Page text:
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Of hunger, holiness, and healing

20 April 2018

Jemima Thackray explores the complex relationship between religion and disordered eating


An image of St Catherine of Siena is used to advertise Liebig’s Meat Extract, on a trading card

An image of St Catherine of Siena is used to advertise Liebig’s Meat Extract, on a trading card

“AS TO myself, I do not know what other remedy to try, other than that I beg you to beseech the highest eternal Truth to grant me the grace of allowing me to take food,” St Catherine of Siena wrote. She died from self-starvation at the age of 33, and is often posthumously diagnosed with the eating disorder anorexia nervosa.

Like many medieval saints, Catherine was known for her restricted diet. In his book Holy Anorexia, Dr Rudolph Bell, a historian, found that half the 170 Italian medieval saints he studied exhibited symptoms of anorexia. Catherine herself is described as chewing only bitter herbs, and purging “any crumb of food” by “inserting stalks of fennel” down her throat to make herself vomit.

Indeed, one of the defining characteristics of anorexia is its presence in medical literature for more than a thousand years, Dr Alexandra Pittock, who specialises in the psychiatry of eating disorders, says. For these holy anorexics, starvation was penitential, and a way of suppressing sinful bodily desires, “allowing one to be more spiritually attuned to God”, she writes, in a paper produced for the Royal College of Psychiatrists.

Dr Pittock also points out that Catherine initially fasted as a teenager, in protest against her proposed marriage to her sister’s widower. Fasting, therefore, was “another form of control, taking power back for the individual; and, as such, it was similar to one of the underlying factors in anorexia today”.

Today, the illness, which has the highest mortality rate of all psychiatric disorders, affects up to ten per cent of the estimated 1.25 million people in the UK who suffer from eating disorders. Another 40 per cent are bulimic (an illness characterised by overeating and then purging through vomiting or the use of laxatives), and the rest fall into the category “binge-eating disorder”.

Yet “not all experts agree that religious ascetic self-starvation is the same as the anorexia present today,” Dr Pittock continues, “because holy anorexics did not have an obsessive fear of weight-gain as far as we can tell. . . It is only in cases in the last few hundred years that we have begun to see this phenomenon being described.”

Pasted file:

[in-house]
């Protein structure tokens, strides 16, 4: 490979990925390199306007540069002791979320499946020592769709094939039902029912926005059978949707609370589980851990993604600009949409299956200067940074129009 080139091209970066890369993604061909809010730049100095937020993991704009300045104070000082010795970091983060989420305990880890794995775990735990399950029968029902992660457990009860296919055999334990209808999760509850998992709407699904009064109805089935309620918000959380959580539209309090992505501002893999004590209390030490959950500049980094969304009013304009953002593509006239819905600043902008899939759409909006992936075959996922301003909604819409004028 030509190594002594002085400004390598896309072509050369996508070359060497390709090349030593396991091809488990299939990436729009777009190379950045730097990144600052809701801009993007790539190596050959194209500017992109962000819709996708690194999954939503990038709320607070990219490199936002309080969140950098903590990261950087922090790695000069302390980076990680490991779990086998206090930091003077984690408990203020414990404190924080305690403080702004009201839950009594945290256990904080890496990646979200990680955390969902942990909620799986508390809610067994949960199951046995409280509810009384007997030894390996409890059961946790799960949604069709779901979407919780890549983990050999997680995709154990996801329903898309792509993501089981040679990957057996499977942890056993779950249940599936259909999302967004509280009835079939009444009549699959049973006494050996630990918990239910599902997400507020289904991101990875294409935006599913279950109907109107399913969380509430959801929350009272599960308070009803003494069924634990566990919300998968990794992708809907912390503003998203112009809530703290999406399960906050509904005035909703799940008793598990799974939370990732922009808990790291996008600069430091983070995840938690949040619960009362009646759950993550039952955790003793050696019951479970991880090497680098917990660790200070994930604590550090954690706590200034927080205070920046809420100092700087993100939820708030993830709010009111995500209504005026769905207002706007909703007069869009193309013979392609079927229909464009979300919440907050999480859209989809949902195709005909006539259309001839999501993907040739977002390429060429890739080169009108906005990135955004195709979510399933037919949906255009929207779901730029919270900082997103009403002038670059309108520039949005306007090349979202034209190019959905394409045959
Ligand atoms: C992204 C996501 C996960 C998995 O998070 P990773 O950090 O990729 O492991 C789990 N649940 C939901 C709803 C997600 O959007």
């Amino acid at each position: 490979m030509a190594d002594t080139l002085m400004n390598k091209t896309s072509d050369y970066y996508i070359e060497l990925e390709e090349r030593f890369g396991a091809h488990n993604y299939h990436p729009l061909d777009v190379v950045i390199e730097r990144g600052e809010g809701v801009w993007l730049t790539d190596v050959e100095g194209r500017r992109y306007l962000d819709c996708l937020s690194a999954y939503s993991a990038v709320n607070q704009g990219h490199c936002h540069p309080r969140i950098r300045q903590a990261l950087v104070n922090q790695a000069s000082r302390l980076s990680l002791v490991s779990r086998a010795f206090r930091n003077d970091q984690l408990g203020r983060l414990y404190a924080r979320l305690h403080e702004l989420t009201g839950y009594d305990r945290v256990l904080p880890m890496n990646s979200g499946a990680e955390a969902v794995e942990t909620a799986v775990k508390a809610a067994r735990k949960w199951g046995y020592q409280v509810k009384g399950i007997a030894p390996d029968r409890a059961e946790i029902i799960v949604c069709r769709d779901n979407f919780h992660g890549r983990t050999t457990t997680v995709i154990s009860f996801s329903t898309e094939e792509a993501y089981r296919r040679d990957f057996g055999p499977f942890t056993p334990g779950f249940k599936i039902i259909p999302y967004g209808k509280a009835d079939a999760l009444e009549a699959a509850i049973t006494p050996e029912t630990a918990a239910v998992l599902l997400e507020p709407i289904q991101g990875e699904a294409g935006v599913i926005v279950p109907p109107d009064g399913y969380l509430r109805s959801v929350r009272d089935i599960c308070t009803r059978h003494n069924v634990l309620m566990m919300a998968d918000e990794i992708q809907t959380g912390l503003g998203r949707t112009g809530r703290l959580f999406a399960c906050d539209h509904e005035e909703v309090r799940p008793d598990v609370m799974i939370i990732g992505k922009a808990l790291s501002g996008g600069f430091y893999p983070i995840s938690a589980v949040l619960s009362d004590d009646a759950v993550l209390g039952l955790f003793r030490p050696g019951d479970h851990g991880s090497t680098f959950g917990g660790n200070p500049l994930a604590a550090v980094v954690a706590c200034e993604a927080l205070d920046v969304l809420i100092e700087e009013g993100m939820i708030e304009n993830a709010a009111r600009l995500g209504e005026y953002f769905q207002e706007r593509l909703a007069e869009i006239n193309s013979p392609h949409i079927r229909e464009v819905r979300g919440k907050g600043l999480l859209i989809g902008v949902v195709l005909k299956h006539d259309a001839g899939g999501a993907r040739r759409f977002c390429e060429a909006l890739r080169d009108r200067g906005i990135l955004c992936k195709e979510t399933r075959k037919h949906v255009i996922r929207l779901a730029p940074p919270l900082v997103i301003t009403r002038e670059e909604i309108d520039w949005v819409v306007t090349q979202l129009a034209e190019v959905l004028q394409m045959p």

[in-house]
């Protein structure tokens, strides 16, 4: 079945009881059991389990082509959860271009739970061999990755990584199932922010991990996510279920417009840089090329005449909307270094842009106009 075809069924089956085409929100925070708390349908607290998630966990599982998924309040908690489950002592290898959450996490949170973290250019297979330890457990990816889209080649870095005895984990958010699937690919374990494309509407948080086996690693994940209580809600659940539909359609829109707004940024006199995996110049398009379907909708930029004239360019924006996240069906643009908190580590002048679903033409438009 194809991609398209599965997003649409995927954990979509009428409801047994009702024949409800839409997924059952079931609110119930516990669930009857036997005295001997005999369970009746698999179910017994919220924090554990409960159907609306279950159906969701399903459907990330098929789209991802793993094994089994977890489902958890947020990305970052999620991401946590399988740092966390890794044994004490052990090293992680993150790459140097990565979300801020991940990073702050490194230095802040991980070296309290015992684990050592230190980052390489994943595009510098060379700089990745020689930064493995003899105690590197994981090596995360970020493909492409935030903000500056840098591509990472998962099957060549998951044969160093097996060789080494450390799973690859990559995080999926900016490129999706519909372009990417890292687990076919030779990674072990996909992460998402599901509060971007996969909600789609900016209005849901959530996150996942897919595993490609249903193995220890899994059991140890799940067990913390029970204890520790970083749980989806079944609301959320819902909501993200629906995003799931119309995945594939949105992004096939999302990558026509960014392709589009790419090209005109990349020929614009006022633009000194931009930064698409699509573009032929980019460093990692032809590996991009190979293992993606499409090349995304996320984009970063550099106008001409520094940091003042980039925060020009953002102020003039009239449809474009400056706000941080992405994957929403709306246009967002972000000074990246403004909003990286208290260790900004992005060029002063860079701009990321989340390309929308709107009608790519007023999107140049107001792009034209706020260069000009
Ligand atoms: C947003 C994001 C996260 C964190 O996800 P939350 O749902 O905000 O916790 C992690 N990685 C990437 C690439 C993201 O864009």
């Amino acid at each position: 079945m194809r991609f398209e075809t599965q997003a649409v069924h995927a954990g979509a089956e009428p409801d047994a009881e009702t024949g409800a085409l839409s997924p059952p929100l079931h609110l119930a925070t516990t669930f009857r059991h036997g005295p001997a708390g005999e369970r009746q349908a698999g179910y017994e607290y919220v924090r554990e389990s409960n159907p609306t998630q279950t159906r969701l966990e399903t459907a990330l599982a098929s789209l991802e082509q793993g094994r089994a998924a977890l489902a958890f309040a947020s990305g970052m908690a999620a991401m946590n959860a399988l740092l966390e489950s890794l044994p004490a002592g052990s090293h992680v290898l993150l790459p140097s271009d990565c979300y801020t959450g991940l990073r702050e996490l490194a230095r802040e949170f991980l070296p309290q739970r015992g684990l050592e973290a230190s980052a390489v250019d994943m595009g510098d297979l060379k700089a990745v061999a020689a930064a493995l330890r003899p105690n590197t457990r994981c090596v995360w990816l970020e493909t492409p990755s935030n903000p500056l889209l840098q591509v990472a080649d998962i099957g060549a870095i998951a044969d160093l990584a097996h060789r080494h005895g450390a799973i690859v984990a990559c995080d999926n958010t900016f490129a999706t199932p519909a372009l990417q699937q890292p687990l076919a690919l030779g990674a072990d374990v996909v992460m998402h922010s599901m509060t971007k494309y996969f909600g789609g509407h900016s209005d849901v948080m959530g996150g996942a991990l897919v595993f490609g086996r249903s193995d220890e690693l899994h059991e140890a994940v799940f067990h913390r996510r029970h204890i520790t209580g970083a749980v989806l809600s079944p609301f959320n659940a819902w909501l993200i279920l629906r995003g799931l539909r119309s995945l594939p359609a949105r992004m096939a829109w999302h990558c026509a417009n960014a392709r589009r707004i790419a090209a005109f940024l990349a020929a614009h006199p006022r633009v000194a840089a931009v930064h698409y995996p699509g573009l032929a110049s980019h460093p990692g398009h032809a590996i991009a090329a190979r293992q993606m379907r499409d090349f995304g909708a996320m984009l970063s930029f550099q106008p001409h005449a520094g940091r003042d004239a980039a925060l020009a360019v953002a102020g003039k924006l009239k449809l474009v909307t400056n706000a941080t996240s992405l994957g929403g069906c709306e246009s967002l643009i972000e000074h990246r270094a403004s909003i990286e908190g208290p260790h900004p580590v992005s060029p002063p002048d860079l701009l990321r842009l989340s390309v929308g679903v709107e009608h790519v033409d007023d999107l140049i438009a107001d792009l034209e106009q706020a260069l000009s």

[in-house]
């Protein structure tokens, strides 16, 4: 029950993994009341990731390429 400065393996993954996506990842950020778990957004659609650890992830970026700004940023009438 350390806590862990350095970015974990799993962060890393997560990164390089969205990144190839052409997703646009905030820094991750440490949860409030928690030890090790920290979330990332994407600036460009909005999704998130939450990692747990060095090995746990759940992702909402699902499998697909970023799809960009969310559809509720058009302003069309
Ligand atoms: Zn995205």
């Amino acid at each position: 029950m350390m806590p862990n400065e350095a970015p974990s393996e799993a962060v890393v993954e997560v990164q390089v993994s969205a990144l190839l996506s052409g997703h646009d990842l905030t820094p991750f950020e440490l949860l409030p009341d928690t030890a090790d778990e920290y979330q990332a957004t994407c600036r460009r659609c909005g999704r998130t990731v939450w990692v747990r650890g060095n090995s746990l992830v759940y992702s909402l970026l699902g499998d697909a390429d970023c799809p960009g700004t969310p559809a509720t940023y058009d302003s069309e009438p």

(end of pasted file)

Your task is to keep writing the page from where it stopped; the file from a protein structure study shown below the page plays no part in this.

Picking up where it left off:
For Dr Bell, however, “the modifier is the key; whether anorexia is holy or nervous depends on the culture in which a young woman strives to gain control of her life. In both instances, anorexia begins as the girl fastens on to a highly valued societal goal (bodily health, thinness, self-control in the 20th century; spiritual health, fasting, self-denial in medieval Christendom).”

Certainly, research into the relationship between religion and disordered eating has produced some interesting results. In a review of all the existing academic studies in the field (“Religiosity, spirituality in related to disordered eating and body image concerns: a systematic review”, Journal of Eating Disorders, 2015), Daniel Akwari found that “strong and internalised religious beliefs, coupled with having a secure and satisfying relationship with God, were associated with lower levels of disordered eating, psychopathology and body image concern.

“Conversely, a superficial faith coupled with a doubtful and anxious relationship with God were associated with greater levels of disordered eating, psychopathology and body image concern.”

DR LIZZIE MCNAUGHTDr McNaught and her father, Nick Pollard, at her graduation

THE conviction that spirituality and religion can protect against, and aid recovery from, eating disorders is held by Dr Elizabeth McNaught, a trainee GP who has written about her experience of anorexia in her recently published memoir Life Hurts. She feels that it was her faith that ultimately “carried her through”, and is grateful for the “very supportive” part played by the Anglican Evangelical church that her family attended. She is in the planning stages of a Ph.D. exploring “the therapeutic value of a biblical view of personhood as a protective benefit against body dissatisfaction”, which she hopes can be turned into an educational resource to be used in churches and youth groups.

Her own illness took hold in 2005, when she was just 14 (most eating disorders develop during adolescence). “I had broken my leg in a horse-riding accident, and had to have six weeks off school,” she recalls. “I put on some weight because I had basically sat on the sofa and watched television the whole time, and eaten a lot of comfort food. When I got back to school, I felt like no one liked me any more, and I experienced some bullying about the fact I’d put on weight.”